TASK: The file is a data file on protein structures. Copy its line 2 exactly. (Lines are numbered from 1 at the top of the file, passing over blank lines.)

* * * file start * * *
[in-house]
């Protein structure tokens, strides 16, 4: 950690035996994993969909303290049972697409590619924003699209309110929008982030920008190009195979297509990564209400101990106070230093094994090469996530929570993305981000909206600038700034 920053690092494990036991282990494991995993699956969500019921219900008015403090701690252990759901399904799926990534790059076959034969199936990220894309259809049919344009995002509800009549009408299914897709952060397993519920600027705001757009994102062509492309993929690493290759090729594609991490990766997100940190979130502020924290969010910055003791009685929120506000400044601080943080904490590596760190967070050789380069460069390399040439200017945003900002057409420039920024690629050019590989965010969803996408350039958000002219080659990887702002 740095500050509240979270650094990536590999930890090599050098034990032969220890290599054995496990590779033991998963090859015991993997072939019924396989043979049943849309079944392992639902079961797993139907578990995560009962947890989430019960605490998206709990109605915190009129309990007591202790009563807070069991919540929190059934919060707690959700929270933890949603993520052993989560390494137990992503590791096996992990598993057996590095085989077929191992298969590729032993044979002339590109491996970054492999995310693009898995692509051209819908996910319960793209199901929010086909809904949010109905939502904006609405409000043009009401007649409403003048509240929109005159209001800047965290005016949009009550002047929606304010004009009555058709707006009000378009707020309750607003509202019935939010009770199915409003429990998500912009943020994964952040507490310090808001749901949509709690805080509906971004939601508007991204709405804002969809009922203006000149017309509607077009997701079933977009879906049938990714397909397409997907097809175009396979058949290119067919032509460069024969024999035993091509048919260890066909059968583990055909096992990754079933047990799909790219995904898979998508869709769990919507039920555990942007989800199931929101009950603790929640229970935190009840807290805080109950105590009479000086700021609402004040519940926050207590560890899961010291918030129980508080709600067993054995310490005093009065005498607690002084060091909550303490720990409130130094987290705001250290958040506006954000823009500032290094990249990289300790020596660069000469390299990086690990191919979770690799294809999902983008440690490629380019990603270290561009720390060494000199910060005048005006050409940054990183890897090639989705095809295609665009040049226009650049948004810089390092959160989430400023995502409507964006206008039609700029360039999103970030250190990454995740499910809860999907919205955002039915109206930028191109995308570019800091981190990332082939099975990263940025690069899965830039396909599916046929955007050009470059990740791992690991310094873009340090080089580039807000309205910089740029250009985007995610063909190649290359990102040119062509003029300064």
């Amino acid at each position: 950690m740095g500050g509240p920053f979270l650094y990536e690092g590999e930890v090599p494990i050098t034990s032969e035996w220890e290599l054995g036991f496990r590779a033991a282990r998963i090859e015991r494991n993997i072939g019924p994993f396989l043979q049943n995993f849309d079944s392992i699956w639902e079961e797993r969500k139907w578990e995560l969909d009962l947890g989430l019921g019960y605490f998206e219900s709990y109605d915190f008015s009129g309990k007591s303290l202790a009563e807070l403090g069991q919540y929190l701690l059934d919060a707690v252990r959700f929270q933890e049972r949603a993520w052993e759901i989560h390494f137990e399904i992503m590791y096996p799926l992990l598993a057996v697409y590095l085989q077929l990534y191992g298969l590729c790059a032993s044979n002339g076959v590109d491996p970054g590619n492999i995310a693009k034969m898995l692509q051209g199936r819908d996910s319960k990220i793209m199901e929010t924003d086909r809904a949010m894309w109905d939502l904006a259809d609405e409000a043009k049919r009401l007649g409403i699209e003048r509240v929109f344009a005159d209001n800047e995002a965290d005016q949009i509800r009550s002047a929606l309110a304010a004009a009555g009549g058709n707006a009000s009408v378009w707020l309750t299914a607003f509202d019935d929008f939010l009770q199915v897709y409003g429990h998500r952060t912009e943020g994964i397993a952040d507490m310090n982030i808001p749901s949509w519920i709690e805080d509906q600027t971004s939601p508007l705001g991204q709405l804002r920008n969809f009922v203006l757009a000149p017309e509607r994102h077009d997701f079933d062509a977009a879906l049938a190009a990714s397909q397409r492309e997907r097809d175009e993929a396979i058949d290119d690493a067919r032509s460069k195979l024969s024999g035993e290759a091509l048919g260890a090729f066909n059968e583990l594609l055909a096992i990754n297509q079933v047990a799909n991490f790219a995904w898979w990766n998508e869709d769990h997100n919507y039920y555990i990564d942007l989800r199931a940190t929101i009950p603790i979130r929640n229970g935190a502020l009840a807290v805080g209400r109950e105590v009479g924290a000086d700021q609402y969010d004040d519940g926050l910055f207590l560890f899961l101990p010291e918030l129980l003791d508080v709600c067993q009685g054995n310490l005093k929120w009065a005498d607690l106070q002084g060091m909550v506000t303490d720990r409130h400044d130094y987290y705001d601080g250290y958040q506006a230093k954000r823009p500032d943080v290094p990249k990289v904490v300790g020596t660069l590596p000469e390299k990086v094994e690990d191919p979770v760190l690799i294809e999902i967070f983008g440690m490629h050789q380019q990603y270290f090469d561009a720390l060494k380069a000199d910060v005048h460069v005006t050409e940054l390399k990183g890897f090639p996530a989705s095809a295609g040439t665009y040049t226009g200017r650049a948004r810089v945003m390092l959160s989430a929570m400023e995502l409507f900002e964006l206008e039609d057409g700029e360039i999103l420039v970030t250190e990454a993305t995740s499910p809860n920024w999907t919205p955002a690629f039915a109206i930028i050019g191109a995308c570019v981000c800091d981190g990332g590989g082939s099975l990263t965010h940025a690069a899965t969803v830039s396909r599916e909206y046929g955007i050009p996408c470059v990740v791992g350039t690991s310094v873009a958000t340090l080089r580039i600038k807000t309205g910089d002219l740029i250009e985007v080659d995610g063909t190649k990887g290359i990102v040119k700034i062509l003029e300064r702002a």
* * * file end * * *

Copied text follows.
């Protein structure tokens, strides 16, 4: 950690035996994993969909303290049972697409590619924003699209309110929008982030920008190009195979297509990564209400101990106070230093094994090469996530929570993305981000909206600038700034 920053690092494990036991282990494991995993699956969500019921219900008015403090701690252990759901399904799926990534790059076959034969199936990220894309259809049919344009995002509800009549009408299914897709952060397993519920600027705001757009994102062509492309993929690493290759090729594609991490990766997100940190979130502020924290969010910055003791009685929120506000400044601080943080904490590596760190967070050789380069460069390399040439200017945003900002057409420039920024690629050019590989965010969803996408350039958000002219080659990887702002 740095500050509240979270650094990536590999930890090599050098034990032969220890290599054995496990590779033991998963090859015991993997072939019924396989043979049943849309079944392992639902079961797993139907578990995560009962947890989430019960605490998206709990109605915190009129309990007591202790009563807070069991919540929190059934919060707690959700929270933890949603993520052993989560390494137990992503590791096996992990598993057996590095085989077929191992298969590729032993044979002339590109491996970054492999995310693009898995692509051209819908996910319960793209199901929010086909809904949010109905939502904006609405409000043009009401007649409403003048509240929109005159209001800047965290005016949009009550002047929606304010004009009555058709707006009000378009707020309750607003509202019935939010009770199915409003429990998500912009943020994964952040507490310090808001749901949509709690805080509906971004939601508007991204709405804002969809009922203006000149017309509607077009997701079933977009879906049938990714397909397409997907097809175009396979058949290119067919032509460069024969024999035993091509048919260890066909059968583990055909096992990754079933047990799909790219995904898979998508869709769990919507039920555990942007989800199931929101009950603790929640229970935190009840807290805080109950105590009479000086700021609402004040519940926050207590560890899961010291918030129980508080709600067993054995310490005093009065005498607690002084060091909550303490720990409130130094987290705001250290958040506006954000823009500032290094990249990289300790020596660069000469390299990086690990191919979770690799294809999902983008440690490629380019990603270290561009720390060494000199910060005048005006050409940054990183890897090639989705095809295609665009040049226009650049948004810089390092959160989430400023995502409507964006206008039609700029360039999103970030250190990454995740499910809860999907919205955002039915109206930028191109995308570019800091981190990332082939099975990263940025690069899965830039396909599916046929955007050009470059990740791992690991310094873009340090080089580039807000309205910089740029250009985007995610063909190649290359990102040119062509003029300064």